In England during the Victorian Era, hailing a taxi meant flagging down a hansom cab. Hansom cabs were designed by Joseph Hansom, in 1834, and patented by John Chapman two years later.
The cabs were two-wheeled affairs, low to the ground, and the cab’s driver would perch on an elevated seat at the carriage’s rear. A hansom cab could seat two passengers who entered the closed passenger box through a folding door at the front.
The design made the vehicle both swift and less prone to upset when going around sharp corners, making it the most popular and common type of hired cab during the Victorian era.
It wasn’t a bad way to travel if you were the paying fare, but it could be much less pleasant if you were the one doing the driving. The driver’s box was exposed to the elements, which made driving a cab pretty miserable work when the weather was cold, wet, or windy, and all of those were conditions that were pretty common.
As a result, London’s cabbies had frequent need of warm drinks or food. It’s no surprise, then, that cabbies who were cold and miserable would go, according to CabbyBlog, to the one place that could offer them warmth or sustenance – public houses, or pubs.
There were several drawbacks to hanging out in pubs, though. One was that it was illegal to leave the horses unattended, so a cabby had to pay someone to hang out and watch his horses. Another drawback was that the pubs were full of opportunities to gamble or drink, neither of which were desirable activities for someone who was on the clock.
According to the BBC, it was a man named George Armstrong who first came up with a solution to the problem after he was unable to find a cab during a blizzard when all the cabbies were huddled in the local pubs, trying not to freeze.
He met with a group of philanthropists, including the Earl of Shaftesbury, to brainstorm a solution to their problem, and, in 1875, the Cabmen’s Shelter Fund came into being.
The Fund was responsible for building a series of small, green shelters around London. There were originally more than 60, scattered along public byways, and none of them were larger than a horse and cart to stay in compliance with Metropolitan Police rules.
Each of the tiny shelters offered food, hot drinks, and a place for cabbies to get out of the weather that was independent of the pubs. Furthermore, there was the added advantage that the shelters had rules prohibiting gambling, swearing, political discussions, and most of all, drinking.
Hidden London notes that the amenities varied from shelter to shelter, depending on its location, with some being extremely basic and others nearly being luxurious. Many of the shelters ended up with their own nicknames, such as the Bell and Horns, or the Junior Turf Club.
The latter earned its name due to its proximity to the aristocratic club of the same name that was located nearby. In the 1920s, champagne-toting members of the club would periodically invade the nearby shelter. All of the shelters were built with places to tether one’s horses around the outside and troughs to water them.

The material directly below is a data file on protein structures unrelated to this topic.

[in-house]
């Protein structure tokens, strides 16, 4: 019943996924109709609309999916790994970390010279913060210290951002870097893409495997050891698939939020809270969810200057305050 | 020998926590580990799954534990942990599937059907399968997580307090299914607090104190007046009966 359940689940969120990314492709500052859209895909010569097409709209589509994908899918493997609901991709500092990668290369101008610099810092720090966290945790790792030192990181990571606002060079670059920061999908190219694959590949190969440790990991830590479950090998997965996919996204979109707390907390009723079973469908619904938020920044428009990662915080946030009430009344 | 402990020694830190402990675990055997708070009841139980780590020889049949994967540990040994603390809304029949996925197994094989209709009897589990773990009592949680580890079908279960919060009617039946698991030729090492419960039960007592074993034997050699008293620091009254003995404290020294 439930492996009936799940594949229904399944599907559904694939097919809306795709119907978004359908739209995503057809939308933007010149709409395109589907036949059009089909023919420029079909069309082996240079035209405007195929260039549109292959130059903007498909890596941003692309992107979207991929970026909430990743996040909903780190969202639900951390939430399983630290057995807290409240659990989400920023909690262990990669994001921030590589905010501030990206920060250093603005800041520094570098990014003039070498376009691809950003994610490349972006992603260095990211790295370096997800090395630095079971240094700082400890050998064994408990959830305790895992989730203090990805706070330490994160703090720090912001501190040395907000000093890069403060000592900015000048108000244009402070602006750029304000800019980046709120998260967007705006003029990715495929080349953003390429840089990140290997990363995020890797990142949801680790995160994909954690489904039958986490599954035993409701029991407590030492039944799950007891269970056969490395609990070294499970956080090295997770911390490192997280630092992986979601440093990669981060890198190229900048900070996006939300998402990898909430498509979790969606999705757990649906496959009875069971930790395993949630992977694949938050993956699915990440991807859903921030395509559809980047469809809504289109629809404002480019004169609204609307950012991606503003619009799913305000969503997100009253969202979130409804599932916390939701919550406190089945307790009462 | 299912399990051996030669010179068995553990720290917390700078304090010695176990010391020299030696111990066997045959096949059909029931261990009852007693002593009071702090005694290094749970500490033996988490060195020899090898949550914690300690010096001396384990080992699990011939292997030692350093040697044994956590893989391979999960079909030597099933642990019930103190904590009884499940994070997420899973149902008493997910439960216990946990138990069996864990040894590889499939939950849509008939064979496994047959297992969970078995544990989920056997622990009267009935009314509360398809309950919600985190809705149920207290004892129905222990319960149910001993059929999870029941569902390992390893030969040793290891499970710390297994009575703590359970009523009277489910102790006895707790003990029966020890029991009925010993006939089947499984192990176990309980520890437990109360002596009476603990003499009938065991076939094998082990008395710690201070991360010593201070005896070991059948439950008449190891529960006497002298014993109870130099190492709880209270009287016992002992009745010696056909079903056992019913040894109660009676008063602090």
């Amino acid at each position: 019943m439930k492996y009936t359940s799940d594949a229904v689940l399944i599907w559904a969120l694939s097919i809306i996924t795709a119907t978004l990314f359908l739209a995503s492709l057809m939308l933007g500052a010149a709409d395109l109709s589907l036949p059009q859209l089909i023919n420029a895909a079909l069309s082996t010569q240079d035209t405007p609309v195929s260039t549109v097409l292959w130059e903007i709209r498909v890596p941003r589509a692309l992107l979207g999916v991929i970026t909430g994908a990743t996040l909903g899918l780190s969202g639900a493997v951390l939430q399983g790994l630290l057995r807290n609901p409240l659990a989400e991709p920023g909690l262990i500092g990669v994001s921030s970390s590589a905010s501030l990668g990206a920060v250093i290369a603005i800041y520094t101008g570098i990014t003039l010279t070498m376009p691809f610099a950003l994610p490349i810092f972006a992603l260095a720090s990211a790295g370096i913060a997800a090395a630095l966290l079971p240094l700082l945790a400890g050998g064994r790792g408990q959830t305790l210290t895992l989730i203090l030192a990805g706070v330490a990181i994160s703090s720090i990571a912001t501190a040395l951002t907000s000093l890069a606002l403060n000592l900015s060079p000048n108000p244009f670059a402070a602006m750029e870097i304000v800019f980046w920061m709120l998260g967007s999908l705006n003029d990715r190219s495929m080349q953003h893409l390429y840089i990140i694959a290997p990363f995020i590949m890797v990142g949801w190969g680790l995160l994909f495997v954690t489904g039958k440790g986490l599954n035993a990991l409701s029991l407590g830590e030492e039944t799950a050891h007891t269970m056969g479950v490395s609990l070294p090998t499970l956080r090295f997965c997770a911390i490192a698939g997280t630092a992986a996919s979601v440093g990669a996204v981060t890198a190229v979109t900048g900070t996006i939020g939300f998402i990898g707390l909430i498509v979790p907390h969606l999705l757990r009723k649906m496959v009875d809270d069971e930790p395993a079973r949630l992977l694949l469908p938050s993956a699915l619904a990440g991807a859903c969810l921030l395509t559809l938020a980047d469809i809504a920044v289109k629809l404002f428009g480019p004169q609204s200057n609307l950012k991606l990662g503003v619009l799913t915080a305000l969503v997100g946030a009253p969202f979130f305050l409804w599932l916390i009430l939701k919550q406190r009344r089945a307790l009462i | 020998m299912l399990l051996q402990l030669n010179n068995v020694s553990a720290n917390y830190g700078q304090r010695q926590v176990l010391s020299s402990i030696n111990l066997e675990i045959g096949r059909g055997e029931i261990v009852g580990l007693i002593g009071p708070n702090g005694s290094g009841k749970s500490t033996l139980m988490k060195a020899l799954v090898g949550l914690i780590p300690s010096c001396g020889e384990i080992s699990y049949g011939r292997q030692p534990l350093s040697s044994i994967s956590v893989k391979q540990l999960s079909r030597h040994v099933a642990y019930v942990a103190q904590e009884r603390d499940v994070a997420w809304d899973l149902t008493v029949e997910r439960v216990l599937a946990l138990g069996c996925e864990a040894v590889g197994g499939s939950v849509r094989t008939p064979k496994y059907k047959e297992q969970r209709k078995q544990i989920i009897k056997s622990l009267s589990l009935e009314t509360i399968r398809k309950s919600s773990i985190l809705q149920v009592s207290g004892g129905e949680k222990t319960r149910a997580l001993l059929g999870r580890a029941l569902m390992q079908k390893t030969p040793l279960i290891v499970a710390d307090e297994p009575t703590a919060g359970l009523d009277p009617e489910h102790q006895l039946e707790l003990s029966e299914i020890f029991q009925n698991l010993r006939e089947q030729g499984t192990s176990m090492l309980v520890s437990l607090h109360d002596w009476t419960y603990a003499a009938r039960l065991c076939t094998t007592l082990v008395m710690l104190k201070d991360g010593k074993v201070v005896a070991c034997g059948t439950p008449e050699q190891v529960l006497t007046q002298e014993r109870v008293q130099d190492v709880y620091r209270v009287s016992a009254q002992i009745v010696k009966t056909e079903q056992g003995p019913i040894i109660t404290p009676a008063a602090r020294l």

Various small bits of history have passed through the tiny shelters over the years. In September 1888, a man identifying himself as “Dr. J. Duncan” confessed to the Jack the Ripper murders while he was at the Westbourne Grove shelter.
Sir Ernest Shackleton, the noted Antarctic explorer, was a frequent visitor to the Hyde Park Corner shelter. Painter John Singer Sargent was a regular at yet another of the small shelters.
Unfortunately, many of the shelters were destroyed during the Blitz in World War II. Still others met their demise during redevelopment ventures or road-widening projects. Today, only 13 of the huts remain, and 10 of them are still in operation.
Even though the days of Hansom cabs are long gone, the shelters that remain in operation still serve London’s cabbies. Only licensed black-cab drivers, those who have passed the Knowledge Test – to have memorized all the streets and routes in the city – are allowed to sit inside the shelters.
Most of the shelters now only operate from around seven in the morning until one in the afternoon. The cabbies can sit at one of the long, thin tables and get a hot drink. The shelters also generally serve eggs, bacon, sausage, and some sandwiches.
The cabbies who use them come in for the company of their peers as much as the food. Although only cabbies are welcome to come inside the tiny huts, several of them also have windows where the public can order food to take away, which helps bring in more money.
Today, the shelters have Grade II status as buildings of historical interest, which means that not only should efforts be taken to preserve them, but also that any refurbishment has to be consistent with their original style, right down to the shade of green they can be painted.
As a result, fully redoing one could cost as much as £30,000. The cost of repairs and maintenance is still absorbed by the Cabmen’s Shelter Fund, but modern cabbies and shelter-tenders alike know that things are changing.
With the rise of ride-sharing services like Uber, the trade is slowly dying out. Even so, all of the people who are connected to these small shelters are adamant about wanting their history and legacy preserved.
Colin Evans, a long-time London cabby, phrased it well, “It’s not just the buildings. It’s the characters, too. If we lose this, we lose part of the cab trade’s history and a part of London history. That would be a real shame.”